What We Stand For

The Communist Party of Indiana CPUSA struggles for socialism: to better the lives of Indiana's working families, to protect and extend labor's ability to organize, for the needs of women, children, immigrants (documented and undocumented), the disabled, LGBT, and all people who strive for affordable quality health care, housing, and education. We stand against racism in all its forms. We stand for jobs for all. We stand for peace. We support all who struggle world wide for the dignity and self-determination of the majority of their nation's people and against imperialism, occupation, and exploitation for private profit.

Sunday, January 11, 2009

Disaster: Unemployment at 7.2 Percent. Real Rate 13.5 Percent

The extent of the human toll of the financial crisis on working families in the United States is immeasurable. While the press covers the occassional and tragic suicide of a billionaire, the day to day impact on working people of the stress of losing our homes, of losing our jobs, is less discussed.

One of the most distressing aspects of the financial crisis is the huge job losses both in the this country and world wide. Few life events are more devestating than a job loss.

As Tula Connell reported in the AFL-CIO Now Blog on January 9, 2009,

The jobless numbers out today are worse than even the most pessimistic analysts imagined: 524,000 jobs lost in December, pushing the nation’s unemployment rate to 7.2 percent. Under the Bush administration, 2008 has become the worst year for job loss since 1945, with nearly 2.6 million jobs lost last year alone. The federal Bureau of Labor Statistics reports that 11.1 million of America’s workers are unemployed.

December was the 12th straight month of job loss and included a loss of 21,400 jobs in auto and parts industries. From Bloomberg:

Manufacturing, which makes up 12 percent of the economy, shrank in December at the fastest pace in 28 years, Institute for Supply Management figures showed. Payrolls at builders dropped by 101,000 after decreasing 85,000. Financial firms reduced payrolls by 14,000, after a 28,000 loss the prior month. Service industries, which include banks, insurance companies, restaurants and retailers, subtracted 273,000 workers after a decline of 402,000.

Employment in retail trade declined by 67,000 in December and by 522,000 for all of 2008. More than half of the losses in 2008 occurred in the last four months of the year.

And it’s taking longer and longer to find a job, as National Employment Law Project Executive Director Christine Owens notes:

It is particularly telling that the number of Americans who have been looking for work for more than six months skyrocketed to a whopping 2.6 million, now accounting for nearly one in four of the unemployed.

As bad as the official 7.2 percent unemployment rate is, the situation for unemployed or underemployed is actually far worse. The official unemployment rate of 7.2 percent does not include underemployed workers and those who are discouraged, and if they were included, analysts estimate the U.S. unemployment rate would be 13.5 percent, up 6 percentage points from 2007.

(Dakine01 at Oxdown describes what it’s really like to be among the long-term jobless. Read his diary here.)

But it looks like the Bush legacy of job destruction will continue long after he’s gone. Meeting last month, the Federal Reserve predicted the U.S. economy is likely to deteriorate further this year and unemployment will rise into 2010.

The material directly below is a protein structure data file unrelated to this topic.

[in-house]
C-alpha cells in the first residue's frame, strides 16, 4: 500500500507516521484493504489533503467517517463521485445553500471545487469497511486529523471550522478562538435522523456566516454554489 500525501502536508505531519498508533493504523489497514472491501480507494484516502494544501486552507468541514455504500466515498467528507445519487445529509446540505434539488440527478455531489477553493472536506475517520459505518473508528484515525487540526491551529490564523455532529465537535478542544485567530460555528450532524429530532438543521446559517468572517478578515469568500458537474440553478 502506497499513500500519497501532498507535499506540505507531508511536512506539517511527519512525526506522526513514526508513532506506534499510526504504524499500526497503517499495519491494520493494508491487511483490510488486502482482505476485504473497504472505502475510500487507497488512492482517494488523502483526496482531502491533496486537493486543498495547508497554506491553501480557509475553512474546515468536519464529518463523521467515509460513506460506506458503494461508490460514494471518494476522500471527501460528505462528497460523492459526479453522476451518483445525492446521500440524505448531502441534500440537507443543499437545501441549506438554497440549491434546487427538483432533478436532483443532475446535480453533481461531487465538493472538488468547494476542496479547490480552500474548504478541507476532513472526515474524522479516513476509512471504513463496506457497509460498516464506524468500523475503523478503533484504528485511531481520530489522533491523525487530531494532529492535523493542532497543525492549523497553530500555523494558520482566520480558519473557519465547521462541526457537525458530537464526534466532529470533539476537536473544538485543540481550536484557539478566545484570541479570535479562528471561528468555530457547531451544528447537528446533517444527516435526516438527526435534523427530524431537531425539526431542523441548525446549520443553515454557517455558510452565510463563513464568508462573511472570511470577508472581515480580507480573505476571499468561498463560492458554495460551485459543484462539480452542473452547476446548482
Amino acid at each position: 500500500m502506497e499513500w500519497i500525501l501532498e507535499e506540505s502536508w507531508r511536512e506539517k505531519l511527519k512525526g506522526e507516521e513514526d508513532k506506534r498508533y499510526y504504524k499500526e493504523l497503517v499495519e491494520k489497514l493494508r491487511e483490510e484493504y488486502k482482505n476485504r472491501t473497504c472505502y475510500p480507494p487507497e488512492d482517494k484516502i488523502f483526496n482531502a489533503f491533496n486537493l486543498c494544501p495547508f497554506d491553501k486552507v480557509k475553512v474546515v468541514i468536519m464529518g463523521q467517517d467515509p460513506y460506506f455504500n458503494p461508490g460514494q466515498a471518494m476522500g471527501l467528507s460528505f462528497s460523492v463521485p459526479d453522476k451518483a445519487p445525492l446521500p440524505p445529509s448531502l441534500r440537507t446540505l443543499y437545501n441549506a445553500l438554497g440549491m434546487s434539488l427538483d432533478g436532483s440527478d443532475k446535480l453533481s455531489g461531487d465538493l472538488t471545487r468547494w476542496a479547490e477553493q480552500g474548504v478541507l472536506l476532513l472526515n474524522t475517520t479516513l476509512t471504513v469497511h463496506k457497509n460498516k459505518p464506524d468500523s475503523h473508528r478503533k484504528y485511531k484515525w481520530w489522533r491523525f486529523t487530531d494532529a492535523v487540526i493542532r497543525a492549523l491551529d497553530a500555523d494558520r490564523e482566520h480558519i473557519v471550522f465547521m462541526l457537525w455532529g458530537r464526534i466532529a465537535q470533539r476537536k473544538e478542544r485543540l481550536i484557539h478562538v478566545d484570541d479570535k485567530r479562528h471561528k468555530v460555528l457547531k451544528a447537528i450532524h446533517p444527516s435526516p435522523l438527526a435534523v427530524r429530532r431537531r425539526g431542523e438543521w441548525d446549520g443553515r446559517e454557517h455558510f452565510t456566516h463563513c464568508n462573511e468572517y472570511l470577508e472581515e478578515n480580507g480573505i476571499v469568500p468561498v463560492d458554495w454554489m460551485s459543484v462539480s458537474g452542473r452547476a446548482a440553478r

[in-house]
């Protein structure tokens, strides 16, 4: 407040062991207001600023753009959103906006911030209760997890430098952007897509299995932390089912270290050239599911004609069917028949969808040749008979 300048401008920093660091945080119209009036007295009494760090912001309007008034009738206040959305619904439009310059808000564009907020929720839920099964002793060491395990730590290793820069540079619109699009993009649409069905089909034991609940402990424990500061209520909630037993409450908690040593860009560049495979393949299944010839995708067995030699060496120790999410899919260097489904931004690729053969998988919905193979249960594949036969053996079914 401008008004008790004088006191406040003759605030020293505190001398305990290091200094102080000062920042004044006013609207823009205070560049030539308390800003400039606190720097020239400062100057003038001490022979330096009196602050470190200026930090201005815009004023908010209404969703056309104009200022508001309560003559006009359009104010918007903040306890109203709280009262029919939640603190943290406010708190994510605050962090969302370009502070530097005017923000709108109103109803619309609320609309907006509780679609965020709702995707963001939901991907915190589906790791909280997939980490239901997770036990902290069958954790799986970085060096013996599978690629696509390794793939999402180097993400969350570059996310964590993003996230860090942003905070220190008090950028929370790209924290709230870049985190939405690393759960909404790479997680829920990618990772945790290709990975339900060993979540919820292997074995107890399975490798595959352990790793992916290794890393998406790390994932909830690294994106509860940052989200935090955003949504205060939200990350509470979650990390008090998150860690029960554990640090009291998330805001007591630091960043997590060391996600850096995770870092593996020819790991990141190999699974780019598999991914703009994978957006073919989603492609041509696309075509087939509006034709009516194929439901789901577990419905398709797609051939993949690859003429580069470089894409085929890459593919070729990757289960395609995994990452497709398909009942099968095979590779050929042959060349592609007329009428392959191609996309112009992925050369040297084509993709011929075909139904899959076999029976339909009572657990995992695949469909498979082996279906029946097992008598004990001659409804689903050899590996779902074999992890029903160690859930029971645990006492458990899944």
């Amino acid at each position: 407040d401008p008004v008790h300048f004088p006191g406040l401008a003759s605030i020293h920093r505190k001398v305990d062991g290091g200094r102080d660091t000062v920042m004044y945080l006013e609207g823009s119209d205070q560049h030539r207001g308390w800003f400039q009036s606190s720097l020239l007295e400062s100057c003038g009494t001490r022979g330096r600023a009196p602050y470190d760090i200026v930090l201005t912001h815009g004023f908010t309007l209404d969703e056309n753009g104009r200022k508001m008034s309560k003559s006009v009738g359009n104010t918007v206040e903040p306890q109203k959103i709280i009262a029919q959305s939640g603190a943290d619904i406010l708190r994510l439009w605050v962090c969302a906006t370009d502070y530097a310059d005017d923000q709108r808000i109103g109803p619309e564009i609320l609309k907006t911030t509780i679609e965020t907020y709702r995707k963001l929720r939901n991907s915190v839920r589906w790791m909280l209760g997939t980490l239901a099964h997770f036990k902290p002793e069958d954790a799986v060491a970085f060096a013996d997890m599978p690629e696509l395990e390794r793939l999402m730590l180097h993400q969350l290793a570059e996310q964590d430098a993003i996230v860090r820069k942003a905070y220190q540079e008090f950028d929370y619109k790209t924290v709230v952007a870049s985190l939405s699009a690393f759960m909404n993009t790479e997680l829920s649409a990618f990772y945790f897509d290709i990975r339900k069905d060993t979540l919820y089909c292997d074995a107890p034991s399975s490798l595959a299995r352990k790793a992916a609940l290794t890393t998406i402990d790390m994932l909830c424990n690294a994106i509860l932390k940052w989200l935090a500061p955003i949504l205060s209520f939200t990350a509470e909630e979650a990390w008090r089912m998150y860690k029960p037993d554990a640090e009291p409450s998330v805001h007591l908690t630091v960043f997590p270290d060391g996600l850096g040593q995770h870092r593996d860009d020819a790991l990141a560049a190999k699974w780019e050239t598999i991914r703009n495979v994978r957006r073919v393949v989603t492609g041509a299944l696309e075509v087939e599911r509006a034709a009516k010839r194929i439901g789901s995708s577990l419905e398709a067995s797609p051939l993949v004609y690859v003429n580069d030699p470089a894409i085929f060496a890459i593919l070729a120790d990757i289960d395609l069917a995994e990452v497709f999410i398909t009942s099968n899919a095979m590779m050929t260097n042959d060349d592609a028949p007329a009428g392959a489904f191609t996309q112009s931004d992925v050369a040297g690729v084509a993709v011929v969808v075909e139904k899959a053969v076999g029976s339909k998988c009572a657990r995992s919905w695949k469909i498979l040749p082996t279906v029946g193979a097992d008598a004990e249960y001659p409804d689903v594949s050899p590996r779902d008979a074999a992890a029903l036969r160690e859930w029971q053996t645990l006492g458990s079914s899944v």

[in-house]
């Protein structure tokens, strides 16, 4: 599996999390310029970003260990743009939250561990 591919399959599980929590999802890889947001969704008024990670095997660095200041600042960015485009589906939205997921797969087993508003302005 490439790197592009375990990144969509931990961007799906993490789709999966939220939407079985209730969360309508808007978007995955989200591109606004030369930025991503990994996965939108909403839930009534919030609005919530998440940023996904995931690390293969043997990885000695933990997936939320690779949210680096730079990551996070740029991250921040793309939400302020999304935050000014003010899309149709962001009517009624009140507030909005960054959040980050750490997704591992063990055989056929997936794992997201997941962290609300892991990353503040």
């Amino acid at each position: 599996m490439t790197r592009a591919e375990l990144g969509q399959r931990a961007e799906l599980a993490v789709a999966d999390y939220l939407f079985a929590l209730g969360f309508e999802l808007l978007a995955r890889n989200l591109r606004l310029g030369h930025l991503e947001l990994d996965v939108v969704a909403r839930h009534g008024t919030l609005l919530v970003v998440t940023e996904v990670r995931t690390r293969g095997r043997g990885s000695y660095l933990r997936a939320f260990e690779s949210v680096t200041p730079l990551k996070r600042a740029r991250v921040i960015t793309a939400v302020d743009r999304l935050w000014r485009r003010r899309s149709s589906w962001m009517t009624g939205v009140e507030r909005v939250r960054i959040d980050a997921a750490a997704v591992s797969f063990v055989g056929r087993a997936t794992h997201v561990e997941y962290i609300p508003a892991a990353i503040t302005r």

AFL-CIO President John Sweeney today spelled out the steps needed for long-term economic health:

Broad-based economic changes must be made to ensure sustained economic growth and broadly shared prosperity. We must restore American competitiveness to deal with our country’s unsustainable trade deficit. We must guarantee affordable, quality health care coverage for everyone. We must thoroughly reform our financial regulatory system to provide more transparency and effective government oversight and regulation. And to ensure that the middle class is rebuilt, we must pass the Employee Free Choice Act so workers can bargain collectively with their employers for better lives.

Yesterday, President-elect Barack Obama urged Congress to act quickly on an economic recovery package before it’s too late. Already, some in the Senate want to slow the process, delaying passage until mid-to-late February. As Obama puts it:

I don’t believe it’s too late to change course, but it will be if we don’t take dramatic action as soon as possible. If nothing is done, this recession could linger for years. The unemployment rate could reach double digits. Our economy could fall $1 trillion short of its full capacity, which translates into more than $12,000 in lost income for a family of four. We could lose a generation of potential and promise, as more young Americans are forced to forgo dreams of college or the chance to train for the jobs of the future. And our nation could lose the competitive edge that has served as a foundation for our strength and standing in the world.

In short, a bad situation could become dramatically worse.

Many working people are holding our breath, waiting for the nightmare of the Bush administration to end, and for the new direction that the Obama administration represents to start turning our country, including our economy, around. Its just a little more than a week until inauguration day. While changing the direction of our economic devestation will take some time, after January 20th, when President-elect Obama takes office, we can look forward to efforts to help and sensitivity to the issues that are impacting so many of us as workers and members of working families.

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